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 Post subject: Saddle Intonation
PostPosted: Thu Mar 13, 2014 11:24 am 
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Joined: Sat Apr 10, 2010 10:50 pm
Posts: 2281
Location: Seattle
On each of my guitars I have at least attempted to intonate the saddle by positioning where the strings break. I have used an electric tuner to match the open note with the fretted 12th note. While working on my current project the fretted 6th strings was sharper than I thought it should be based on the saddle and where the other strings ended up. Before I pulled out the file I played a bit using some information I got from another forum.

The electronic tuner often will lock on a partial instead of the fundamental. Where the string in picked can influence which of the partials are the strongest. Based on different body resonances the partials could be pushed off a bit. The suggestion I used was to tune the open string picking at the 12th fret. I was surprised at the difference. Also I recently picked up a Peterson tuner with a mechanical strobe light. With it I could see some of the partials at slightly different frequencies. I was a bit intimidated at first with all of the swirling rings, but I finally got the concept of tuning the large ring (lowest frequency) that would tune. That way I was tuning the fundamental frequency.

It may be the placebo effect, but I also noticed that tuning the guitar with the cheap tuner picking at the 12 fret or using the Peterson instead of the electronic tuner the guitar sounded better in tune as I played.

To close the story, properly tuned the 6th string was much closer to being properly intonated, I could have very well de-intonated the string, it I had completely trusted the electronic tuner.

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 Post subject: Re: Saddle Intonation
PostPosted: Thu Mar 13, 2014 8:21 pm 
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Joined: Fri Mar 03, 2006 7:09 pm
Posts: 5422
Location: Hegins, Pa
to get the best intonation you have to set the guitar for a specific player situation. The variables that will change the intonation are
1 action height
2 Compensation angle
3 String gauge and age

the higher the action the more you need compensation for proper intonation. The initial set up has to take this into consideration . One set up will not work for all playing styles. I do not rely on may jigs for this process. You cannot have every fret perfectly intonated so you have to work to get the best.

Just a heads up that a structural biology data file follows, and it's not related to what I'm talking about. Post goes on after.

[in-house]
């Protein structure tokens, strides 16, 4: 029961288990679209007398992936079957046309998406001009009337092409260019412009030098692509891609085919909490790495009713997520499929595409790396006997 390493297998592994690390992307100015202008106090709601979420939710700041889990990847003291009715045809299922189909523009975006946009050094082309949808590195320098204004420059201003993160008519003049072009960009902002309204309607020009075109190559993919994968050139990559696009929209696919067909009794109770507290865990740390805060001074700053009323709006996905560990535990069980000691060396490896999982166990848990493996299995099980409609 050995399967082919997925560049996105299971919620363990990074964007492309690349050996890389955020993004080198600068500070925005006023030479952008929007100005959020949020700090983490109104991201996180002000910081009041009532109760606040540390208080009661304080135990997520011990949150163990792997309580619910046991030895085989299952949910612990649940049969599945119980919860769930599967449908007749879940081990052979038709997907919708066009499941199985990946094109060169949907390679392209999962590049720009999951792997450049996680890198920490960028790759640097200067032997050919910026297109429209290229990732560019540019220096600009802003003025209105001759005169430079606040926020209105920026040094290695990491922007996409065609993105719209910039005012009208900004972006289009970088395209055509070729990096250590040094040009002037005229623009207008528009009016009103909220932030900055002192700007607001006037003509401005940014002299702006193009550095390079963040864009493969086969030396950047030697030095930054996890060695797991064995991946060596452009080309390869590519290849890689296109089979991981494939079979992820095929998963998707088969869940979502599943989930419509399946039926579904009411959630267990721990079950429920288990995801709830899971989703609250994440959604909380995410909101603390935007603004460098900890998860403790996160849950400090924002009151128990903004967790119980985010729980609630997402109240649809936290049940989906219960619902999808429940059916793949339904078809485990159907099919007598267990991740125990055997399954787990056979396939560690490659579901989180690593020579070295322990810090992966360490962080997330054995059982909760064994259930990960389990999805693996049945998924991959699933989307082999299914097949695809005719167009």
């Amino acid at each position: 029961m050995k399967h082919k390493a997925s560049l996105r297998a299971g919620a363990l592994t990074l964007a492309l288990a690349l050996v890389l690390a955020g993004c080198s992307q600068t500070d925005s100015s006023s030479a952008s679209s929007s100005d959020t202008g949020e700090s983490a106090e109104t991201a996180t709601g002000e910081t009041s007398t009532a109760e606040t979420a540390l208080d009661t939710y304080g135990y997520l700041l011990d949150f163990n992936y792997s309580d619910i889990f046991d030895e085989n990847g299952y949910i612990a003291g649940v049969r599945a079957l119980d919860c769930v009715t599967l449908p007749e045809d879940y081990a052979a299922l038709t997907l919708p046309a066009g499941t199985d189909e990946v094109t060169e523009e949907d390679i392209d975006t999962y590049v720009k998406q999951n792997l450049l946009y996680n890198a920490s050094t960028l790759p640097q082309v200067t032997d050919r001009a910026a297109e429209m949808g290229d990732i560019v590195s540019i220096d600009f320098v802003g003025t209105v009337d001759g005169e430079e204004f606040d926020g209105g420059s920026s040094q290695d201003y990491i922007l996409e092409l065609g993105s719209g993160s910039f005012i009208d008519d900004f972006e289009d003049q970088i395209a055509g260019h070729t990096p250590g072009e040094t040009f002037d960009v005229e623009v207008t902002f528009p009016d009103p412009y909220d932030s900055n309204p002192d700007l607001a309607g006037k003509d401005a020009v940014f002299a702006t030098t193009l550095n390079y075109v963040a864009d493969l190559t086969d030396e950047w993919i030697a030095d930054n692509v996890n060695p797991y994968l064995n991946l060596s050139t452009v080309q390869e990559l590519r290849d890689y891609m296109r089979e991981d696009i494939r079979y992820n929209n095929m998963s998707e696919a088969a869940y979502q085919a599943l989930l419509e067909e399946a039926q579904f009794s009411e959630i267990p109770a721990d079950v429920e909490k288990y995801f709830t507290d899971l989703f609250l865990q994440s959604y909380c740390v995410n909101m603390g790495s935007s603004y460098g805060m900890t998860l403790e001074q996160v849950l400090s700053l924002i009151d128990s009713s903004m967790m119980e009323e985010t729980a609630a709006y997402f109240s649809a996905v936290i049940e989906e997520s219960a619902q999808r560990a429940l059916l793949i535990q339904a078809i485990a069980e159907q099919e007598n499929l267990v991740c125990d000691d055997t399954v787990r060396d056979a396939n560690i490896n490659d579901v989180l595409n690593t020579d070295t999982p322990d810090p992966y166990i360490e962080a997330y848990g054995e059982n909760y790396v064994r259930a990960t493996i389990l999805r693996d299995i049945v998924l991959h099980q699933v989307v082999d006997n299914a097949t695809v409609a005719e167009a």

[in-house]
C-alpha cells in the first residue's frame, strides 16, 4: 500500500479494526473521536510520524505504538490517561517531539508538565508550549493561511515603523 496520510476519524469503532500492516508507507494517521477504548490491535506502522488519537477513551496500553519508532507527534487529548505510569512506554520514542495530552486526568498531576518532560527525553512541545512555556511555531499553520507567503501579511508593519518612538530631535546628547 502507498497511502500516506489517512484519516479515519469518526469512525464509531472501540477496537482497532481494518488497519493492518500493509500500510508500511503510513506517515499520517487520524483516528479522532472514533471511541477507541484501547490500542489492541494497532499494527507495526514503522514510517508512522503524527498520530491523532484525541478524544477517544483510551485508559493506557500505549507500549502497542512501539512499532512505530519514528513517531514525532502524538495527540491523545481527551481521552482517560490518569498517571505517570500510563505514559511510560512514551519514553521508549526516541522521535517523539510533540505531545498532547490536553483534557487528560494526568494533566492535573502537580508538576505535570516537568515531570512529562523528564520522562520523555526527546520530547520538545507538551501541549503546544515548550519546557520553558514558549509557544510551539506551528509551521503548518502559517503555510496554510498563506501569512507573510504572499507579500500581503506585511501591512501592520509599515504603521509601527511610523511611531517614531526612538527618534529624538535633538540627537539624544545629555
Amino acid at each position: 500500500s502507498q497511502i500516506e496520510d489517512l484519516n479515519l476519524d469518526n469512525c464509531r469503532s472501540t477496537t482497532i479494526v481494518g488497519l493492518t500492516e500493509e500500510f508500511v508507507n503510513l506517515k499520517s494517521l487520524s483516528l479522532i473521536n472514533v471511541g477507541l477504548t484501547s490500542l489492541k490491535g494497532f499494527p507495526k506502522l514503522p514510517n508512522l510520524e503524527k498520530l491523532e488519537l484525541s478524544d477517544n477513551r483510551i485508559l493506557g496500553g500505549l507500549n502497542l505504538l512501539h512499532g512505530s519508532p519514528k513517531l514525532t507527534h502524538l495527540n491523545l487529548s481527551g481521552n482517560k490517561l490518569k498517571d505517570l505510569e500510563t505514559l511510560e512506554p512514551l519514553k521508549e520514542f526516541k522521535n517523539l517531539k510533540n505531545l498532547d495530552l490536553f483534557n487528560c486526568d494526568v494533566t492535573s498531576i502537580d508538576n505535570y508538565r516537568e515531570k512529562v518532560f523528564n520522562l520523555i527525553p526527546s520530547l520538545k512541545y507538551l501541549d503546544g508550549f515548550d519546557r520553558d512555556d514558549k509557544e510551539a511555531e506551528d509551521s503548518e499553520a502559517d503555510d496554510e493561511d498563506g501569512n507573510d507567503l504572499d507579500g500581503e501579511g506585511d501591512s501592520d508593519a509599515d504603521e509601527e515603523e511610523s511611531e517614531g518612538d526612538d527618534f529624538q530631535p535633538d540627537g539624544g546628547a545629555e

I also intonate at the nut so I can get the guitar set up for the players style.

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 Post subject: Re: Saddle Intonation
PostPosted: Fri Mar 21, 2014 8:57 am 
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Joined: Wed Jan 11, 2012 9:42 pm
Posts: 709
Location: Hummelstown, PA
Intonation can be dependent on how a player tunes the instrument at times. For a spell in the 80's me and my bandmates got into tuning our stuff to beatless 5ths. Pythagorean I believe Dom said it was, I was never much on music theory and such. But we found that our guitars were badly intonated when we changed how we set the pitch for each string and instead of the usual truing of the half string harmonic to the fretted 12th we set the notes at the 5th and 17th frets exactly one octave apart. This allowed us to play above the third hand position without everything sounding sour. That was when most tuning was done by ear....the common use of modern digital tuners has pretty much put everyone at the same start position.

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 Post subject: Re: Saddle Intonation
PostPosted: Fri Mar 21, 2014 1:33 pm 
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Joined: Wed Nov 02, 2011 9:13 pm
Posts: 162
B. Howard wrote:
Intonation can be dependent on how a player tunes the instrument at times. For a spell in the 80's me and my bandmates got into tuning our stuff to beatless 5ths.


I'm not sure what you're referring to, unless it's like how I used to tune folk harps without a tuner back in the day. A tuning fork would give me an A-440, and I'd tune the E and D strings off the A strings using fifths, and then the B and G strings, and so on. It would sound fairly awful until I went back and fiddles with some of the strings so the chords came out better. I learned later that that's what "tempering" the strings was all about. I still trust electronic tuners only about 95% ... a little tempering still has to be done on my guitars and uke, particularly the B string. Maybe the Tune-Tech tuners are too cheap to give accurate results.


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 Post subject: Re: Saddle Intonation
PostPosted: Sat Mar 22, 2014 9:28 am 
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Joined: Wed Jan 11, 2012 9:42 pm
Posts: 709
Location: Hummelstown, PA
JLT wrote:
A tuning fork would give me an A-440, and I'd tune the E and D strings off the A strings using fifths, and then the B and G strings, and so on. It would sound fairly awful until I went back and fiddles with some of the strings so the chords came out better.


Yep...that's it. Basically tuning the open strings to be beatless 5ths ( except of course the B string which needs fretted to be a 5th). Standard intonation settings sounded sour so we balanced the intonation on 5thgs to correct it. FWIW supposedly this is the way Randy Rhoads tuned his axe....don't know if their was any truth to that or not but it did change our sound in a subtle way.

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